2 Italian birth records

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2 Italian birth records

Postby oilman19 » 29 Oct 2009, 21:56

Can someone provide a translation for the attached birth records of my grandparents?

http://s770.photobucket.com/albums/xx341/oilman19/

Thank You

Jim
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Re: 2 Italian birth records

Postby Tessa78 » 29 Oct 2009, 22:33

Left the translations on your other post.....
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Re: 2 Italian birth records

Postby liviomoreno » 30 Oct 2009, 08:07

The annotation on the left of Fioravante's birth record states that he married on Nov 17, 1910 Antonia Martora, while the second birth record is related to Antonia Mattora. Are they the same person?
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Re: 2 Italian birth records

Postby oilman19 » 30 Oct 2009, 11:48

Thank you for noting that discrepancy for me. I have been fighting this battle since I started doing my research. In USA, I have documents with Martilla, Martola, and the ship manifest reads Martora.
I suspect the reason for all of the discrepancies is due to fact that my grandparents were illiterate and people wrote what they heard. It has made my research much more challenging. I did think that, once in Italy, the accuracy would improve since people spoke a common language. I am still not unequivically sure of the correct spelling. Maybe someone in Santa Maria would know of a church record that would qualify one spelling over the other. Until then, I guess I will have to continue checking all possible spellings when doing my research.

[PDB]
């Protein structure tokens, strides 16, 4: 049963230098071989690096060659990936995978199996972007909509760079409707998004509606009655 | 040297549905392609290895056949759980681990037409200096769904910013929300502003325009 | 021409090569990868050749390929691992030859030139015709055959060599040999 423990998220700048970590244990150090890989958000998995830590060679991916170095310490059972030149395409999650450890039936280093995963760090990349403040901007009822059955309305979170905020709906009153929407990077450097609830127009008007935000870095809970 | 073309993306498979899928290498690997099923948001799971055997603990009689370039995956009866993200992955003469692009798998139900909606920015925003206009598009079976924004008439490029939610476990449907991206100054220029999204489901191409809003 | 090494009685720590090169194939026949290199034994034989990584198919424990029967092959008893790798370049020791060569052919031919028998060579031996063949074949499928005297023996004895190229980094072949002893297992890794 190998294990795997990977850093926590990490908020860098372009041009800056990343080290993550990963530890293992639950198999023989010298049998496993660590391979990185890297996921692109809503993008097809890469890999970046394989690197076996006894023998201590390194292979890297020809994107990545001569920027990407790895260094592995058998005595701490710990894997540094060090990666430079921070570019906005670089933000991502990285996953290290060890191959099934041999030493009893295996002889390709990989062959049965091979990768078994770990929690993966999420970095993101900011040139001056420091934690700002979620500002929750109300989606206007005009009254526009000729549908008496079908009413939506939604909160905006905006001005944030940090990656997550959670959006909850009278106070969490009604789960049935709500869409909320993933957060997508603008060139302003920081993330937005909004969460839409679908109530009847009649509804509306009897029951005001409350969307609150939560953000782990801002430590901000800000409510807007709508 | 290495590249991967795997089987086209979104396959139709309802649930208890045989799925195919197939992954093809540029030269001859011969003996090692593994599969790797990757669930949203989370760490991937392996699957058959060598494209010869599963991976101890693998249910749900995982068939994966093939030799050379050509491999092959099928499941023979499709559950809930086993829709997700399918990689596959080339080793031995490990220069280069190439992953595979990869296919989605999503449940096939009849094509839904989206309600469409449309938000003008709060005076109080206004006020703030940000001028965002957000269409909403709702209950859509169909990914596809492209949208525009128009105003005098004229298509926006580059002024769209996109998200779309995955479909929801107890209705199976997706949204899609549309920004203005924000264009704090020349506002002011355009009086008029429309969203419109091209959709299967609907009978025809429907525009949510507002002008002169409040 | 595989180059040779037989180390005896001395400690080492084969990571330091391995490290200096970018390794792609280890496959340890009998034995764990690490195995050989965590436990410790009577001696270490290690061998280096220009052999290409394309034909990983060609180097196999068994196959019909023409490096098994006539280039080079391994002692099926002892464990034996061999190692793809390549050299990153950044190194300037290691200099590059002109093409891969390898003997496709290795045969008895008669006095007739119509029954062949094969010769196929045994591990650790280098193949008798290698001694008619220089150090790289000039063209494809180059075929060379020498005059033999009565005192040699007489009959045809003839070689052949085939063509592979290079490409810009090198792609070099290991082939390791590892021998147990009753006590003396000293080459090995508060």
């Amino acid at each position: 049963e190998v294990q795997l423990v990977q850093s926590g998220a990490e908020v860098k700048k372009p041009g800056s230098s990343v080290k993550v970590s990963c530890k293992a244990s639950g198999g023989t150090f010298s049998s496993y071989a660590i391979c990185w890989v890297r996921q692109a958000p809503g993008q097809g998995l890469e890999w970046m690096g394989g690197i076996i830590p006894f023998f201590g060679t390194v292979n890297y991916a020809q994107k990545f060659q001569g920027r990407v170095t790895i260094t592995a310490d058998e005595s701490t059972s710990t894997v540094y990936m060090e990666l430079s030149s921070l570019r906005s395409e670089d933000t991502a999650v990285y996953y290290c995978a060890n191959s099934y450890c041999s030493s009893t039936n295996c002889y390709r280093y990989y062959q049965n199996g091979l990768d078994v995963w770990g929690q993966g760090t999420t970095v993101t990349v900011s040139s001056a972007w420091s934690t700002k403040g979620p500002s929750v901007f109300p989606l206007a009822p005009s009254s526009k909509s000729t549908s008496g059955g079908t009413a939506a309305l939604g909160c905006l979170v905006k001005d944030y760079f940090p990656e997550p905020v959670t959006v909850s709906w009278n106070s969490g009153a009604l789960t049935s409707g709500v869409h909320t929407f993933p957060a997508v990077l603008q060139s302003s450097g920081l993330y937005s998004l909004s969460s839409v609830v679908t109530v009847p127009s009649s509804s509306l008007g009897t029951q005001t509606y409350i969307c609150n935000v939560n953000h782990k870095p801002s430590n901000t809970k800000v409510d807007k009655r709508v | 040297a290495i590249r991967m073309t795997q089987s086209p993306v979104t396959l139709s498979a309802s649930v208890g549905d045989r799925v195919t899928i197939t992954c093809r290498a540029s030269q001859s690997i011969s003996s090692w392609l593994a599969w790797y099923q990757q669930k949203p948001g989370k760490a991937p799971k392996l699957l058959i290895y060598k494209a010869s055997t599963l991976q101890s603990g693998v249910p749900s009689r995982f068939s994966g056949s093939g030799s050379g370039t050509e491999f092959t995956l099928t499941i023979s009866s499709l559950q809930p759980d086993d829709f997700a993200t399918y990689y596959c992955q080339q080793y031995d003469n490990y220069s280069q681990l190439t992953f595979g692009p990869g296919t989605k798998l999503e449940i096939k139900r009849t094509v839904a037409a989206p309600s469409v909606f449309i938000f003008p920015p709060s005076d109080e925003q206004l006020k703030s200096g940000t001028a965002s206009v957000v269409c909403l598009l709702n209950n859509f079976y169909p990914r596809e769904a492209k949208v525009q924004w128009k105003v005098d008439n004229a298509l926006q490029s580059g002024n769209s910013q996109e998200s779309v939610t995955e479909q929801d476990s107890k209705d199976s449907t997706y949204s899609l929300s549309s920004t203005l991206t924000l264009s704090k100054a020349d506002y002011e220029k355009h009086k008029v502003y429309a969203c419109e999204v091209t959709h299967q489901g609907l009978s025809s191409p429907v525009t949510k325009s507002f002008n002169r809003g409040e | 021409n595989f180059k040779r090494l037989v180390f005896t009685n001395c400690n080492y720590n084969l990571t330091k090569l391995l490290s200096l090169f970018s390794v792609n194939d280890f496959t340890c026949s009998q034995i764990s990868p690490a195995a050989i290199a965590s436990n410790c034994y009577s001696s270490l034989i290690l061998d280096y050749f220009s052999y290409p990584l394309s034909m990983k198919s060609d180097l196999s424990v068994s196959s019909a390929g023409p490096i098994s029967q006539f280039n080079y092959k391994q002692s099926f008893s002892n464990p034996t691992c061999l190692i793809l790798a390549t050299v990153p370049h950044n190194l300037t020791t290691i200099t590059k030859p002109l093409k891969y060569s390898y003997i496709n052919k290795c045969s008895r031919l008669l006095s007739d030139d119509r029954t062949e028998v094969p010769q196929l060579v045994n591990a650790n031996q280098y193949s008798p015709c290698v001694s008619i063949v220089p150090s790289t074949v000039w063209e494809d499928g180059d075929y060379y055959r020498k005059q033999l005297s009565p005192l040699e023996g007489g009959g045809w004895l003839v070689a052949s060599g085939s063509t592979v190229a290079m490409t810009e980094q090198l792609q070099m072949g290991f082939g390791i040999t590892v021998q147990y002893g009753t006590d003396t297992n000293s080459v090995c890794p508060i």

Your help is very much appreciated.

Jim
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Researching surnames Ianniello, Tamburrino, Mattora/Martora/Mattori & Scialla in Santa Maria Capua Vetere, Caserta, Campania.
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Re: 2 Italian birth records

Postby johnnyonthespot » 30 Oct 2009, 12:28

oilman19 wrote:... I did think that, once in Italy, the accuracy would improve since people spoke a common language.

Jim


Not as common as you might think. See this Wikipedia entry. The use of "Standard Italian" is a relatively new occurrence.

On the other hand, the Italian bureaucracy hasn't changed all that much over the centuries, and if the Italians are sticklers for one thing, it is the proper and consistent use of the legal name. If is not likely that an error such as Martora/Mattora would have been made in such important records as birth/marriage/death acts.

You need to research this question very carefully. One thing is for certain, your local Italian consulate would not be pleased with this discrepancy if your goal is to use these records for a citizenship application.

Edited to add: Interestingly, both Martora and Mattora are equally uncommon throughout modern Italy, see http://www.gens.labo.net/it/cognomi/
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Re: 2 Italian birth records